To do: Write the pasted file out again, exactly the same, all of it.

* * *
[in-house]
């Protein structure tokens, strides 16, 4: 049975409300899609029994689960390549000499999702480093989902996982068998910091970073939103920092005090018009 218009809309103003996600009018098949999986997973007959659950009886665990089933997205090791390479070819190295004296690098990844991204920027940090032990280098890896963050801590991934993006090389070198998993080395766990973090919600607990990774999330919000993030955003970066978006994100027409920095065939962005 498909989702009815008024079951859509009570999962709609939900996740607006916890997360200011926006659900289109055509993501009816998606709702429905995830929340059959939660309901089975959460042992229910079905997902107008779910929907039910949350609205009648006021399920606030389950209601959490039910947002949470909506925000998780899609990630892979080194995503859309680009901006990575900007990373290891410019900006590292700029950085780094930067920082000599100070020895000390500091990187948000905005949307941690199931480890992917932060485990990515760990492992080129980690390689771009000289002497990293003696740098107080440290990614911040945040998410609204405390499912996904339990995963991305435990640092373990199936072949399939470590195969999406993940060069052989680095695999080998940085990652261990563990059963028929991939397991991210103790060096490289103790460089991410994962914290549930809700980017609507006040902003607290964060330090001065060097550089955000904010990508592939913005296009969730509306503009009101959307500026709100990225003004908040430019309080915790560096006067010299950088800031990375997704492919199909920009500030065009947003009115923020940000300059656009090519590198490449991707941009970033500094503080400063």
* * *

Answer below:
[in-house]
């Protein structure tokens, strides 16, 4: 049975409300899609029994689960390549000499999702480093989902996982068998910091970073939103920092005090018009 218009809309103003996600009018098949999986997973007959659950009886665990089933997205090791390479070819190295004296690098990844991204920027940090032990280098890896963050801590991934993006090389070198998993080395766990973090919600607990990774999330919000993030955003970066978006994100027409920095065939962005 498909989702009815008024079951859509009570999962709609939900996740607006916890997360200011926006659900289109055509993501009816998606709702429905995830929340059959939660309901089975959460042992229910079905997902107008779910929907039910949350609205009648006021399920606030389950209601959490039910947002949470909506925000998780899609990630892979080194995503859309680009901006990575900007990373290891410019900006590292700029950085780094930067920082000599100070020895000390500091990187948000905005949307941690199931480890992917932060485990990515760990492992080129980690390689771009000289002497990293003696740098107080440290990614911040945040998410609204405390499912996904339990995963991305435990640092373990199936072949399939470590195969999406993940060069052989680095695999080998940085990652261990563990059963028929991939397991991210103790060096490289103790460089991410994962914290549930809700980017609507006040902003607290964060330090001065060097550089955000904010990508592939913005296009969730509306503009009101959307500026709100990225003004908040430019309080915790560096006067010299950088800031990375997704492919199909920009500030065009947003009115923020940000300059656009090519590198490449991707941009970033500094503080400063």